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First, I've read the recommended Q/As, so please don't mark this duplicate without a close reading.

I've installed Ubuntu 14.04 to the SSD, along with a swap partition. (there will not be any other OS at this time)

I'm looking at https://help.ubuntu.com/community/Partitioning/Home/Moving and getting ready to follow its recommendations.

I'm wondering if I need to start with step one of if I should use a subset of the instructions. I'm asking because when I boot the HDD already shows as mounted under media/

Should I start with "SETUP fstab" section since I already have the partitions? Do I even need that section since it appears it's already mounting at boot time? Should I go straight to "Copy /home to New Partition"?


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You do not mount it as Nautilus' default mount although you could use that for the copy of data. But another althernative is to leave /home inside your / on SSD, so your configuration files load quickly, but move all data folders like Music, Documents and maybe even hidden folders with lots of data like the Firefox or Thunderbird profiles into a data partition on your hard drive. I had a separate /home for all of 5 minutes when I realized I wanted data not user files in my separate partition. –  oldfred Jun 23 '14 at 0:26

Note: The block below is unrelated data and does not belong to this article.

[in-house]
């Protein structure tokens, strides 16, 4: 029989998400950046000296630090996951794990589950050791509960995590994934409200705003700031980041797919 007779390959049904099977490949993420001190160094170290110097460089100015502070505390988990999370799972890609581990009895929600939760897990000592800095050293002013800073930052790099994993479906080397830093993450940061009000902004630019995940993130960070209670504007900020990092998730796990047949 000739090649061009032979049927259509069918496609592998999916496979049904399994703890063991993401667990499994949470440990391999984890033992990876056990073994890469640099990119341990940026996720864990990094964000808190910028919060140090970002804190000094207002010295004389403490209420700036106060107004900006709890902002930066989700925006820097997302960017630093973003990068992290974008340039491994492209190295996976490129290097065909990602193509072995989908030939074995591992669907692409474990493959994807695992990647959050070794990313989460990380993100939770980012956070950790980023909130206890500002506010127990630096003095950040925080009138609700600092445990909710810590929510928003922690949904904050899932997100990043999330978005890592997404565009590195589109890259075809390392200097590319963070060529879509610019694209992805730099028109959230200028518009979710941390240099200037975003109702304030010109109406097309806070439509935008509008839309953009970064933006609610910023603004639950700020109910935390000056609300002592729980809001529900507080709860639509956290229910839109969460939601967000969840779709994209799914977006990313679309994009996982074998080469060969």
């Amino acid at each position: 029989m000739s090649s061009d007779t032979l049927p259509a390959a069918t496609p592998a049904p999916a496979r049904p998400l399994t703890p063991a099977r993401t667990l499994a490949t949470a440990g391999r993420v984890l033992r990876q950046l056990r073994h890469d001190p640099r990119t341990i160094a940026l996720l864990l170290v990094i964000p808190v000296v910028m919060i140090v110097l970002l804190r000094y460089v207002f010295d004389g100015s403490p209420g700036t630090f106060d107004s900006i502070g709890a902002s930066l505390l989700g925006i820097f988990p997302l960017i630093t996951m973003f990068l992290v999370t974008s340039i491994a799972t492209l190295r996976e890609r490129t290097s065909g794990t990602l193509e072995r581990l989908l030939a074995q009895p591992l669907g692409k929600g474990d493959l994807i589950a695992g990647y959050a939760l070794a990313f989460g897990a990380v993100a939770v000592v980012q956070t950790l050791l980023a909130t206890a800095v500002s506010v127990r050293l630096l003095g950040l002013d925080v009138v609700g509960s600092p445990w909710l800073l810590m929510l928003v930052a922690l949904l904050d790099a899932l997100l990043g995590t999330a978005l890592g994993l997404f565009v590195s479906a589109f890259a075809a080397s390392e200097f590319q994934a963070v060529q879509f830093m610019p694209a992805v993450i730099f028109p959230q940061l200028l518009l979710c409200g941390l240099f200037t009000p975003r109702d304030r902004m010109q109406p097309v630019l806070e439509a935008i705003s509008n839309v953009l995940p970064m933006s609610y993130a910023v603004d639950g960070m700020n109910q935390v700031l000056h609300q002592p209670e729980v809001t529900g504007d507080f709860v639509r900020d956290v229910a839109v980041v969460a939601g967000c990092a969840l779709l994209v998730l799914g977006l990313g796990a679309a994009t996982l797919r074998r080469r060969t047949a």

@oldfred OK, strange. I tried "sudo mkdir media/<username>/<uuid>/Documents" Result: mkdir: cannot create directory: No such file or directory. I'm wondering if it has to do with how the drive is auto mounted or how the drive is under media user uuid. Ideas? Also in earlier questions I saw your recommendations for movings parts of home instead of the entire directory, and plan to follow that. –  TK 421 Jun 23 '14 at 4:22
Ah, apparently it's marked as owener = root, and I can't create new folders/files in gui or terminal sudo. Must be something to do with how it was originally created and partitioned or how it is being automatically mounted (since I took no action whatsoever to set it up). –  TK 421 Jun 23 '14 at 4:37
If data partition is NTFS it will always be owned by root, but you mount it in fstab with correct default permissions to make it usable. If Linux formatted you need to set ownership & permissions with chown and chmod. –  oldfred Jun 23 '14 at 19:21

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